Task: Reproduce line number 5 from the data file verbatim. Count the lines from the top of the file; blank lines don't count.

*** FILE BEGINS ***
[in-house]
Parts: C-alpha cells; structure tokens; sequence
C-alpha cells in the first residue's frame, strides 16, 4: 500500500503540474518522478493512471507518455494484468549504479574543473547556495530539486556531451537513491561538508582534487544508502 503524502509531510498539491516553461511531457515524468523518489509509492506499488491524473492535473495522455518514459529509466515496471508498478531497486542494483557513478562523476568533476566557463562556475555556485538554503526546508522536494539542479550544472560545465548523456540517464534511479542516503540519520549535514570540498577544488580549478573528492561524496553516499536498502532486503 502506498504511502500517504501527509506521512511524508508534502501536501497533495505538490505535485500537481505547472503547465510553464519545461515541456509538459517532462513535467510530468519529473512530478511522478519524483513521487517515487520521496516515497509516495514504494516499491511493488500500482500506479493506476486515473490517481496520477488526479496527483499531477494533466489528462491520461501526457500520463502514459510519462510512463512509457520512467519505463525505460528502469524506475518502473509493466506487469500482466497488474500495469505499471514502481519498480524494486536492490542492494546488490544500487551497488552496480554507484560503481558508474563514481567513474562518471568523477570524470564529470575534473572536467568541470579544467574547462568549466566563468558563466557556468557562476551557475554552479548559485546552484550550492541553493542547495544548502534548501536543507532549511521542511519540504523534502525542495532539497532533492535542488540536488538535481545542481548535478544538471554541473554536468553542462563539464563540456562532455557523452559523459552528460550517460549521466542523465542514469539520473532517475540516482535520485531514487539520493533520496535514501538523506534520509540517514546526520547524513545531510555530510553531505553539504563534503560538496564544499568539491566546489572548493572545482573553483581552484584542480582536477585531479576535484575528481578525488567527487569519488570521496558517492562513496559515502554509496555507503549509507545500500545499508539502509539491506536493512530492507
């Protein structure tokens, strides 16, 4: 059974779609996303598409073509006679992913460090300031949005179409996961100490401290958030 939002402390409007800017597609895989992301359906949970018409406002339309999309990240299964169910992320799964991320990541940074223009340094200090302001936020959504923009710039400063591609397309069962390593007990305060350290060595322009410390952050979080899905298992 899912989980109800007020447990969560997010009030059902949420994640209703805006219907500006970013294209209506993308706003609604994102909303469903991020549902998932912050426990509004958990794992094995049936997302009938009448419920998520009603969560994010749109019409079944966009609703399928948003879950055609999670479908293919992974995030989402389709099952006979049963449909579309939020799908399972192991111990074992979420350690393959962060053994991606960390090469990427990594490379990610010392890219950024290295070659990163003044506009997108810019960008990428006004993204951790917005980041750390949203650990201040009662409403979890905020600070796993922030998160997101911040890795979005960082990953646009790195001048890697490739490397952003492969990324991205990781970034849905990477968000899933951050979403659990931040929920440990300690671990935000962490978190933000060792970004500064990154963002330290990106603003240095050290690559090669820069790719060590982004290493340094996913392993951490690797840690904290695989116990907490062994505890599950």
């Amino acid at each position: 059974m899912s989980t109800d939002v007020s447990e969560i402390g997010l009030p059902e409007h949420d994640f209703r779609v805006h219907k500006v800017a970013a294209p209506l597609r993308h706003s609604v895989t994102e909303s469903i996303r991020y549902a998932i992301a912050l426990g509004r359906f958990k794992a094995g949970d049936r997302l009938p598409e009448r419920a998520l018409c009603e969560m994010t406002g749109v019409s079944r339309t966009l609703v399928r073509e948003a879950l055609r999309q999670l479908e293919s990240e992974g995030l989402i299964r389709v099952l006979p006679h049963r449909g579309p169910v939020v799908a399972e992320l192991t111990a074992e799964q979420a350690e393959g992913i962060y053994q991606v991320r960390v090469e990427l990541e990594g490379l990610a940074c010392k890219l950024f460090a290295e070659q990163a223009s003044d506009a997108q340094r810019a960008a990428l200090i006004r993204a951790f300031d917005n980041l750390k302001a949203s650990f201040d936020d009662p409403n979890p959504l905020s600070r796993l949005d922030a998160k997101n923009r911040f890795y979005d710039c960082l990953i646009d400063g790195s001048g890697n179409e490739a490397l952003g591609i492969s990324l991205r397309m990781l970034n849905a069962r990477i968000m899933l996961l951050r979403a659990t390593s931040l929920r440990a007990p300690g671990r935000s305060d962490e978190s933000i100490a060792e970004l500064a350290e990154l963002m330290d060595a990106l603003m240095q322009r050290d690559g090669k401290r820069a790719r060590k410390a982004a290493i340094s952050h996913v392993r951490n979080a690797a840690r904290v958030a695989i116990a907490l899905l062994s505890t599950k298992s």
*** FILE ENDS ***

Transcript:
């Amino acid at each position: 059974m899912s989980t109800d939002v007020s447990e969560i402390g997010l009030p059902e409007h949420d994640f209703r779609v805006h219907k500006v800017a970013a294209p209506l597609r993308h706003s609604v895989t994102e909303s469903i996303r991020y549902a998932i992301a912050l426990g509004r359906f958990k794992a094995g949970d049936r997302l009938p598409e009448r419920a998520l018409c009603e969560m994010t406002g749109v019409s079944r339309t966009l609703v399928r073509e948003a879950l055609r999309q999670l479908e293919s990240e992974g995030l989402i299964r389709v099952l006979p006679h049963r449909g579309p169910v939020v799908a399972e992320l192991t111990a074992e799964q979420a350690e393959g992913i962060y053994q991606v991320r960390v090469e990427l990541e990594g490379l990610a940074c010392k890219l950024f460090a290295e070659q990163a223009s003044d506009a997108q340094r810019a960008a990428l200090i006004r993204a951790f300031d917005n980041l750390k302001a949203s650990f201040d936020d009662p409403n979890p959504l905020s600070r796993l949005d922030a998160k997101n923009r911040f890795y979005d710039c960082l990953i646009d400063g790195s001048g890697n179409e490739a490397l952003g591609i492969s990324l991205r397309m990781l970034n849905a069962r990477i968000m899933l996961l951050r979403a659990t390593s931040l929920r440990a007990p300690g671990r935000s305060d962490e978190s933000i100490a060792e970004l500064a350290e990154l963002m330290d060595a990106l603003m240095q322009r050290d690559g090669k401290r820069a790719r060590k410390a982004a290493i340094s952050h996913v392993r951490n979080a690797a840690r904290v958030a695989i116990a907490l899905l062994s505890t599950k298992s």